K: Eeeeeewwwww – she smells like skunk.

A: Only the head part.

K: Eeeeeewwwww – she’s putting her head on your shoulder. It’s right by your face! How can you stand it?!?!?!?!

A: The smell or the fur in my mouth?

K: Eeeeeewwww – all I can say is, you must really love her.

A: Nah, I just respect her for having such low standards.

Friday, October 10, 2008

Don't It Always Seem To Go

It was bound to happen. On some level, it is nearly unfathomable it hadn’t happened before now. Big, active dogs. Country living. Close proximity to nature and her many creatures. To quote the Joni Mitchell song, “Don’t it always seem to go/ you don’t know what you’ve got/ ‘til it’s gone.”

One thing we won’t have an opportunity to miss anytime soon is the lovely bouquet d’skunk Emmett and Trinity introduced to the family this morning as we were trying to complete daily hygienic rituals and zip off to work.

What does one do in this situation? Although I find K’s olfactory hyperbole with regard to skunk odor to be quite amusing, when said odor comes bounding in the front door attached to two loveable, large dogs, what is one to do? Emmett and Trinity clearly took direct hits to the face. Upon entering the trailer, they each began a painful series of snorkel maneuvers across the living room floor, butts high in the air, faces rubbing across the carpet whose overall aesthetic value is improved by adding a scratch-and-sniff feature.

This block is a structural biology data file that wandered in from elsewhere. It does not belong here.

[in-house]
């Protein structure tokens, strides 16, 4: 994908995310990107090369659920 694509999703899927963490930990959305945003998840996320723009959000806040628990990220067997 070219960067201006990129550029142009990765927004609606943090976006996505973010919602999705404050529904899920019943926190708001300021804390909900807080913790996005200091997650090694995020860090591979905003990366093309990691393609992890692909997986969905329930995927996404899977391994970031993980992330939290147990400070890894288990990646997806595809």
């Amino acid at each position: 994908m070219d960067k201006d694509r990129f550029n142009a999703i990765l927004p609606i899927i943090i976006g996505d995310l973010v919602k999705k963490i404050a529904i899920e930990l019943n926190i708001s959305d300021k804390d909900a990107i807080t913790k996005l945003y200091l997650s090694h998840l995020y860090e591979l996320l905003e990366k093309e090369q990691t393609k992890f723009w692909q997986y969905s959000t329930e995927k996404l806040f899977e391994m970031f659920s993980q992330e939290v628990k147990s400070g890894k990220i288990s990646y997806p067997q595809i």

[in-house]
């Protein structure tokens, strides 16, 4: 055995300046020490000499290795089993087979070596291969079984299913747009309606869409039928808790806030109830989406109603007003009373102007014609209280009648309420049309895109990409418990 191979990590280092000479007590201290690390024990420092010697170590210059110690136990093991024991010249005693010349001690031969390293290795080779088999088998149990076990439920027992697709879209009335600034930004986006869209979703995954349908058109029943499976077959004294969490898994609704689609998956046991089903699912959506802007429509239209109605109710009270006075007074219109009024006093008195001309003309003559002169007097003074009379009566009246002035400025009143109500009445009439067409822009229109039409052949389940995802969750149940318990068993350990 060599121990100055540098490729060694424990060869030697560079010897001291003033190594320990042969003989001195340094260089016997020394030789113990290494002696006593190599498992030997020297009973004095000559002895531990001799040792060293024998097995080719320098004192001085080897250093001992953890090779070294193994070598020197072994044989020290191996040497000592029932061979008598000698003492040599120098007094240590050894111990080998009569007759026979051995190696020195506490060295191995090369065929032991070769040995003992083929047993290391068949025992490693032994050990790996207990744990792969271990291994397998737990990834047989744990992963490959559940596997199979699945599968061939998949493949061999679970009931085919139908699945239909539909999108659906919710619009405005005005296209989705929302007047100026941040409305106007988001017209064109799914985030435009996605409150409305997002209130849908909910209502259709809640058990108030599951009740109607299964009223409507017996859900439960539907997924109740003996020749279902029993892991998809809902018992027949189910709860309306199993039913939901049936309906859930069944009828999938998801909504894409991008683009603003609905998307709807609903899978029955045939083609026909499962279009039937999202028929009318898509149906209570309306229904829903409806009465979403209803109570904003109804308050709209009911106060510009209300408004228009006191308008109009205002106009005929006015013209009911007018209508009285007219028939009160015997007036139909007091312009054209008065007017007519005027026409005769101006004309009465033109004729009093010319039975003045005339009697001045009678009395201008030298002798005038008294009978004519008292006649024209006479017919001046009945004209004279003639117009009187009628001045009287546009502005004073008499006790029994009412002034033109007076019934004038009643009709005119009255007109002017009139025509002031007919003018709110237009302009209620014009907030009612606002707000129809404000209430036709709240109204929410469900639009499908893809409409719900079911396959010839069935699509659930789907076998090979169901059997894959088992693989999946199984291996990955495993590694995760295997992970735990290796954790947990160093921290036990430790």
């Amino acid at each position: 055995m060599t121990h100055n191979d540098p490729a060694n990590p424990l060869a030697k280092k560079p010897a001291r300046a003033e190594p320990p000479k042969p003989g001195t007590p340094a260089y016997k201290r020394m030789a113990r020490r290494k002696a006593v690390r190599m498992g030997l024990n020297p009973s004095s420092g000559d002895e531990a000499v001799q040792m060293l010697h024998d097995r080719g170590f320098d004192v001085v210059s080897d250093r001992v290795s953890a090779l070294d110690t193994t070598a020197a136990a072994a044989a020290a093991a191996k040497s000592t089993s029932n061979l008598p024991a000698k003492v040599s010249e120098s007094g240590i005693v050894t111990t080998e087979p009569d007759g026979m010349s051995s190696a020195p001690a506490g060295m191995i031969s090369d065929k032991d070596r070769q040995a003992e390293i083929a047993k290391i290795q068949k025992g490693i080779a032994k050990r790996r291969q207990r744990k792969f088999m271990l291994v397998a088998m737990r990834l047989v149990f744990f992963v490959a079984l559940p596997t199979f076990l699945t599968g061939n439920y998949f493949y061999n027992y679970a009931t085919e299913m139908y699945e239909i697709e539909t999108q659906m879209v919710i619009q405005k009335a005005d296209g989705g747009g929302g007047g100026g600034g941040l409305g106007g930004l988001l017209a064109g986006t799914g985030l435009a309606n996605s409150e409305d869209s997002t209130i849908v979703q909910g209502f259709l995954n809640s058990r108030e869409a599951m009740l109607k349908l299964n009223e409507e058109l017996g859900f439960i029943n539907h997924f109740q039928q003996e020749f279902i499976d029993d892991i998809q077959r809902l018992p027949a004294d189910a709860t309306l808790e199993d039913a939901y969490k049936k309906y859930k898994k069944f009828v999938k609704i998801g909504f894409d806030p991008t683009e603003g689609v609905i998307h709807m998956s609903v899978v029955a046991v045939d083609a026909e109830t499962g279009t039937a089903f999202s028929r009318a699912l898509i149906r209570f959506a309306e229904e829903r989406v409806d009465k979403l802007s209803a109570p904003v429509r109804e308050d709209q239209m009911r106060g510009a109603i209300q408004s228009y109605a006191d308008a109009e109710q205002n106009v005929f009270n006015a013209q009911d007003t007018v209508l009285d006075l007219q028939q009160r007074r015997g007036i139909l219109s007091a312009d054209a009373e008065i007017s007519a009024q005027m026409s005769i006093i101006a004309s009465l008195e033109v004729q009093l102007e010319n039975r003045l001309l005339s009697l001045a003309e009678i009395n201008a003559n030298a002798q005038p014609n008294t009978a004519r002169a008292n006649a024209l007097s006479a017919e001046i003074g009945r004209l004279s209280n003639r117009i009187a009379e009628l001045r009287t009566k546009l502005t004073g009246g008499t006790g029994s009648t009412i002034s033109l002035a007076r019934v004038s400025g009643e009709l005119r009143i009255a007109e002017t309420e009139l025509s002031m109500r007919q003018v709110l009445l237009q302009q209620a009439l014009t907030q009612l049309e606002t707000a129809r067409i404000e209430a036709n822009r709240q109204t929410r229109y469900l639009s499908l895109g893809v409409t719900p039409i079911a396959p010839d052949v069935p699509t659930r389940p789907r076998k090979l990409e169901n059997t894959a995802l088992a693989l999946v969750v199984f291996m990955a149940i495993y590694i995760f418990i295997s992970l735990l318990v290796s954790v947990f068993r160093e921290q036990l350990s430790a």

I like to think of myself as a responsible person. I have a responsibility to lead by example and show up to work “on time.” I have a responsibility to look after the safety and overall welfare of the animals. I have a responsibility to keep K in at least a minimally habitable environment, until the house is completed. The introduction of one pissed-off skunk threw all of these responsibilities into a calamitous mental and emotional train wreck.